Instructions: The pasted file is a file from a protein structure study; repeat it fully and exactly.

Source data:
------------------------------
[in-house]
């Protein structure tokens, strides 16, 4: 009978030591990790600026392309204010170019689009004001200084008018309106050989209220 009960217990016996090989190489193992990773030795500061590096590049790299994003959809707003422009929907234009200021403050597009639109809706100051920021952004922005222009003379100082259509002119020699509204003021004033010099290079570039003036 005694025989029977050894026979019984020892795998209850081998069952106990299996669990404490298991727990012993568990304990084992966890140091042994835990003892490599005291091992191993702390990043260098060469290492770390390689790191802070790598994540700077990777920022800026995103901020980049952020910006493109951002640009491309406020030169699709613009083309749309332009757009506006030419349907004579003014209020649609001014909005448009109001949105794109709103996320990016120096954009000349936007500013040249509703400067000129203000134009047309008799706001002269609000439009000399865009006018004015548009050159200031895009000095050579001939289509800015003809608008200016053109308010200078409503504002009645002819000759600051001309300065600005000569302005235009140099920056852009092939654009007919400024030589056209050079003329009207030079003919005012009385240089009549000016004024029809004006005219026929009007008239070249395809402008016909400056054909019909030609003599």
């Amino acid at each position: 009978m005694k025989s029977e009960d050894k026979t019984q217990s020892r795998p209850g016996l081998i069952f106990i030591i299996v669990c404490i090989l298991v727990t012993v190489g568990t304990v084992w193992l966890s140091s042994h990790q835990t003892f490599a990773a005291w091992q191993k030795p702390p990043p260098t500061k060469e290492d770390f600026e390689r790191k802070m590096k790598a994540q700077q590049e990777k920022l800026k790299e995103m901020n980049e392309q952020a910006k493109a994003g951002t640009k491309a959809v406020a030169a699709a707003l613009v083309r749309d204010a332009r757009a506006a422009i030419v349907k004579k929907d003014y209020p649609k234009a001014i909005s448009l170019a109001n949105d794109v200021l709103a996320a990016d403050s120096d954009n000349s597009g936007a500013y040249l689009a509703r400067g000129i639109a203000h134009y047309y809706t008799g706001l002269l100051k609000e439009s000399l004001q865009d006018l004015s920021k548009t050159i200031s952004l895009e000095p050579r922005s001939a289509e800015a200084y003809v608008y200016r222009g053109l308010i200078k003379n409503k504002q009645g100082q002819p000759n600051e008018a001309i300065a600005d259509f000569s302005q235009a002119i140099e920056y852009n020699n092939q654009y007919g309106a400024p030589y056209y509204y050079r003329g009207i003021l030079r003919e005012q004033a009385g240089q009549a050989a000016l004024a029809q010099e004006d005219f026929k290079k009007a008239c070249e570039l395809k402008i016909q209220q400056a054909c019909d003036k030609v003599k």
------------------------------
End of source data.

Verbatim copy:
[in-house]
């Protein structure tokens, strides 16, 4: 009978030591990790600026392309204010170019689009004001200084008018309106050989209220 009960217990016996090989190489193992990773030795500061590096590049790299994003959809707003422009929907234009200021403050597009639109809706100051920021952004922005222009003379100082259509002119020699509204003021004033010099290079570039003036 005694025989029977050894026979019984020892795998209850081998069952106990299996669990404490298991727990012993568990304990084992966890140091042994835990003892490599005291091992191993702390990043260098060469290492770390390689790191802070790598994540700077990777920022800026995103901020980049952020910006493109951002640009491309406020030169699709613009083309749309332009757009506006030419349907004579003014209020649609001014909005448009109001949105794109709103996320990016120096954009000349936007500013040249509703400067000129203000134009047309008799706001002269609000439009000399865009006018004015548009050159200031895009000095050579001939289509800015003809608008200016053109308010200078409503504002009645002819000759600051001309300065600005000569302005235009140099920056852009092939654009007919400024030589056209050079003329009207030079003919005012009385240089009549000016004024029809004006005219026929009007008239070249395809402008016909400056054909019909030609003599």
């Amino acid at each position: 009978m005694k025989s029977e009960d050894k026979t019984q217990s020892r795998p209850g016996l081998i069952f106990i030591i299996v669990c404490i090989l298991v727990t012993v190489g568990t304990v084992w193992l966890s140091s042994h990790q835990t003892f490599a990773a005291w091992q191993k030795p702390p990043p260098t500061k060469e290492d770390f600026e390689r790191k802070m590096k790598a994540q700077q590049e990777k920022l800026k790299e995103m901020n980049e392309q952020a910006k493109a994003g951002t640009k491309a959809v406020a030169a699709a707003l613009v083309r749309d204010a332009r757009a506006a422009i030419v349907k004579k929907d003014y209020p649609k234009a001014i909005s448009l170019a109001n949105d794109v200021l709103a996320a990016d403050s120096d954009n000349s597009g936007a500013y040249l689009a509703r400067g000129i639109a203000h134009y047309y809706t008799g706001l002269l100051k609000e439009s000399l004001q865009d006018l004015s920021k548009t050159i200031s952004l895009e000095p050579r922005s001939a289509e800015a200084y003809v608008y200016r222009g053109l308010i200078k003379n409503k504002q009645g100082q002819p000759n600051e008018a001309i300065a600005d259509f000569s302005q235009a002119i140099e920056y852009n020699n092939q654009y007919g309106a400024p030589y056209y509204y050079r003329g009207i003021l030079r003919e005012q004033a009385g240089q009549a050989a000016l004024a029809q010099e004006d005219f026929k290079k009007a008239c070249e570039l395809k402008i016909q209220q400056a054909c019909d003036k030609v003599k």